Tides and Currents


SciGuides are a collection of thematically aligned lesson plans, simulations, and web-based resources for teachers to use with their students centered on standards-aligned science concepts.

This guide explores the physics of tides and currents, the applications of tides and currents knowledge to real-world situations, and information about the effects of tides and currents on climate, environment, and society. Using this guide, teachers of high school students will focus on using real-time tides and currents data. They will also explore salinity and tides, the effects of oil spills, and how climate change is related to tides and currents. The sites in this guide can be used to learn about tides and currents through text and multimedia simulations. Teachers can read about scientists' work and develop inquiry activities that encourage students to explore tides and currents.

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Reviews (4)
  • on Thu Sep 18, 2014 4:22 AM

SciGuides are really fantastic. When it's time to teach this area, I can be confident knowing I'll have the Tides and Currents SciGuide to go to for lesson plans, simulations, and web-based resources. I'll be able to create outstanding lessons in a shorter amount of time since many resources are easily accessible in this SciGuide.

Naomi Beverly  (Marietta, GA)
Naomi Beverly (Marietta, GA)

  • on Sat Feb 04, 2012 1:27 AM

This SciGuide is broken down into 3 themes: Tides, Currents, Applications, Effects and Influences. I especially like the lesson on Climate Change in the Effects and Influences section. It's written for grades 9-12, but can easily be scaled for a middle school classroom. The students go through several websites and put together a presentation on the possibility of a collapse in the THC. For a middle school, I'd give a guide sheet or graphic organizer for them along with a planning sheet for their presentation. The lesson on Currents i also really enjoyed. It gives the students the chance to NOAA sources. For middle schoolers, I'd create a graphic organizer or worksheet to guide the learning.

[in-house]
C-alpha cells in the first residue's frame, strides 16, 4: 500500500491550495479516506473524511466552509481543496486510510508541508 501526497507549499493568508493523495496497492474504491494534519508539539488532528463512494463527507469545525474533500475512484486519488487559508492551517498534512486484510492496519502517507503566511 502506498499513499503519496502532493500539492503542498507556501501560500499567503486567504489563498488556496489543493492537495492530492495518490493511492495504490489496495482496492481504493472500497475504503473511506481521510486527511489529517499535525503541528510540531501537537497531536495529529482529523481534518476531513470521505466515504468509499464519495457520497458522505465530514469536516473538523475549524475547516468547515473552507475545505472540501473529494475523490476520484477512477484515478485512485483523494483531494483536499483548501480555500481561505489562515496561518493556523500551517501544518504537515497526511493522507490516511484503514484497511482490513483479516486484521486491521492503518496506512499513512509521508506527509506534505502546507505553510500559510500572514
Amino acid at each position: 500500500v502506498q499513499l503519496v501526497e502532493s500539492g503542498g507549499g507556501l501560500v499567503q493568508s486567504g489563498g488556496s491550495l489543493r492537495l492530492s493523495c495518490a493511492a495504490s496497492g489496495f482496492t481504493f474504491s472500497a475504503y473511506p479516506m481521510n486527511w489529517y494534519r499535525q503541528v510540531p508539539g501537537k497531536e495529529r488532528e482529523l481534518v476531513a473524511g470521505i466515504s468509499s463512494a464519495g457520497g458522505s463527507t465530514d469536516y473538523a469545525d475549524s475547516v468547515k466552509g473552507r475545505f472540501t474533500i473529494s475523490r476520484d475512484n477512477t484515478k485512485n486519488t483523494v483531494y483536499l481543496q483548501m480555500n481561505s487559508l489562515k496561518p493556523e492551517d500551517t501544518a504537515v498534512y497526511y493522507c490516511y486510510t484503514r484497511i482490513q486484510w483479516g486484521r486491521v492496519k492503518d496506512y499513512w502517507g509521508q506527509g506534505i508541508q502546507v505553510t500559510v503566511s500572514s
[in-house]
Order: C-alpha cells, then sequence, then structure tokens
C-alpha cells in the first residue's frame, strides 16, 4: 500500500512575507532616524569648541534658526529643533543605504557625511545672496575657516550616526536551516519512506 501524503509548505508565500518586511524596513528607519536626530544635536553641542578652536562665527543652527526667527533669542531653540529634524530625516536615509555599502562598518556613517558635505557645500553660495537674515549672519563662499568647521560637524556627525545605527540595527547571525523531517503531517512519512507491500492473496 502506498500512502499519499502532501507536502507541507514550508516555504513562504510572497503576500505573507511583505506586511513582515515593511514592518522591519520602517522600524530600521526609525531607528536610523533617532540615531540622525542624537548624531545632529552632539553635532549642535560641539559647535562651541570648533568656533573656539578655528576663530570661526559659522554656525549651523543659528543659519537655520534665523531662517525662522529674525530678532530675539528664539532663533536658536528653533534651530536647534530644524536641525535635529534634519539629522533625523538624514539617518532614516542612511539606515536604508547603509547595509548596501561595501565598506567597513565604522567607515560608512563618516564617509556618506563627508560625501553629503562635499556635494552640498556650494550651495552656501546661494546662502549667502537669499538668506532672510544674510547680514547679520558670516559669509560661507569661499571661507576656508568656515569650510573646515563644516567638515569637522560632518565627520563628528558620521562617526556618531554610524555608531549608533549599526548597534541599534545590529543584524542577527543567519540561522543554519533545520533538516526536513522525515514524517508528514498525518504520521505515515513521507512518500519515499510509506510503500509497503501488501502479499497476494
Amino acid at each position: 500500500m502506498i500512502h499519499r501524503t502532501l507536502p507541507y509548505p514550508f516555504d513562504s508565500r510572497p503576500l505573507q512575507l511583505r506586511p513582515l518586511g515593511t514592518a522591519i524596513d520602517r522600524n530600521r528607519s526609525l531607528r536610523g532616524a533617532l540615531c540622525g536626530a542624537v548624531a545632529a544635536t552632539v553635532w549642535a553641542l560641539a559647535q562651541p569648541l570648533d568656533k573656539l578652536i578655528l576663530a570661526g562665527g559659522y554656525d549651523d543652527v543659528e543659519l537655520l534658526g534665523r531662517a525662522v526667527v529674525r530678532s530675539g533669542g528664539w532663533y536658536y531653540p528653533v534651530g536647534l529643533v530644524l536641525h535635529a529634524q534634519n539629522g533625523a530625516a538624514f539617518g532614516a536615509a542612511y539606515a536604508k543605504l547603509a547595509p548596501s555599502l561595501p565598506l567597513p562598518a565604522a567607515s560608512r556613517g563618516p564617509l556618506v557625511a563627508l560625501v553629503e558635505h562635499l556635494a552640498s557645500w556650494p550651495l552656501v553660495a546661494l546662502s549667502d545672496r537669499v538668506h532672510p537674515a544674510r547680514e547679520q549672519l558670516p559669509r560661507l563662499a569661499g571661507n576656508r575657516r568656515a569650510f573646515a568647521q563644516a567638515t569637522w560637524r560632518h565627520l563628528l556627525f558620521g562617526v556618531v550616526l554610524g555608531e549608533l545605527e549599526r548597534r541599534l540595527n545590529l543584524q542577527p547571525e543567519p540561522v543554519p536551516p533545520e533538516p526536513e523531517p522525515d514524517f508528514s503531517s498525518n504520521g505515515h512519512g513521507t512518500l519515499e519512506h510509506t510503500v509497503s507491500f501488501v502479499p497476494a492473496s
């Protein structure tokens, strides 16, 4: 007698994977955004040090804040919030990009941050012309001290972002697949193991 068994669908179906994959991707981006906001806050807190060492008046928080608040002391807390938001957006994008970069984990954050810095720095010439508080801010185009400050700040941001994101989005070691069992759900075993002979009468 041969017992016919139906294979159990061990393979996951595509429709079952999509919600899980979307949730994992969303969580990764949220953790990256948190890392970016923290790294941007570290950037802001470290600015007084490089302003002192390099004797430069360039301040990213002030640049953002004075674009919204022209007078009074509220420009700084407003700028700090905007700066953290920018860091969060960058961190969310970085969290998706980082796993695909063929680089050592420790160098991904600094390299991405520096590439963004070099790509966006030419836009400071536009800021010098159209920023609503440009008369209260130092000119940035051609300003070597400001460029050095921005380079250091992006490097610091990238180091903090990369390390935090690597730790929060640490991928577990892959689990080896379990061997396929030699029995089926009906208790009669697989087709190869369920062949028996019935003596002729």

angelo laskowsky
angelo laskowsky

  • on Sat Apr 07, 2012 1:59 AM

The key points of Tides and Currents that made an impression on me were the clarity of the explanations of the physics behind tides and currents, the wealth or resources that are made available for learning or teaching, and the real-world applications of the science. What causes tides and why they vary from place to place was explained in a way that was clear and easy to understand. Links to other resources were made available for additional information. The resources provided through links of other web sites are amazing. However, if time is limited you can get a very good understanding of tides and currents without exploring all the resources and only reading the main pages. All the topics had an applications link that provided information on real-world us of the knowledge. I see many uses in my teaching practice. As a high school mathematics teacher of special education I can use topics from the physics of tides and currents to develop lesson plans to apply the math standards the students are learning in my classes. Additionally, I can use the information to teach students about ocean safety issues involving tides and currents. To improve the SciGuide – Tides and Currents I would like to see lesson plans that are written for a wider range of ages. All the lesson plans were written for high school students. It would improve the site to have some lesson plans available to elementary and middle school students. Another suggestion I have is that the links to other resources be prioritized. Although I liked have all the resources available, it would save time to have a system that let you know what resources where more important than others.

Erik Belcher
Erik Belcher

  • on Sun Oct 09, 2011 8:32 PM

There are different themes to the right of the scigudie page that get more information when you click on the themes of tides, currents, application, effects and influences. Each different theme takes you to a list of websites that can help you better understand that topic and on most of the websites there are lesson plans, worksheets and even video clips you can watch or show that students as an introduction of the lesson.You can relate this to the lesson about ocean waves because tides are very long period waves that move through the ocean in response to the forces exerted by the moon and the sun. But these are wave that are not made by wind or earthquakes. The tides originate in the ocean and progress toward the coastlines where they appear as regular rise and fall of the sea surface.

Helen Hicks
Helen Hicks

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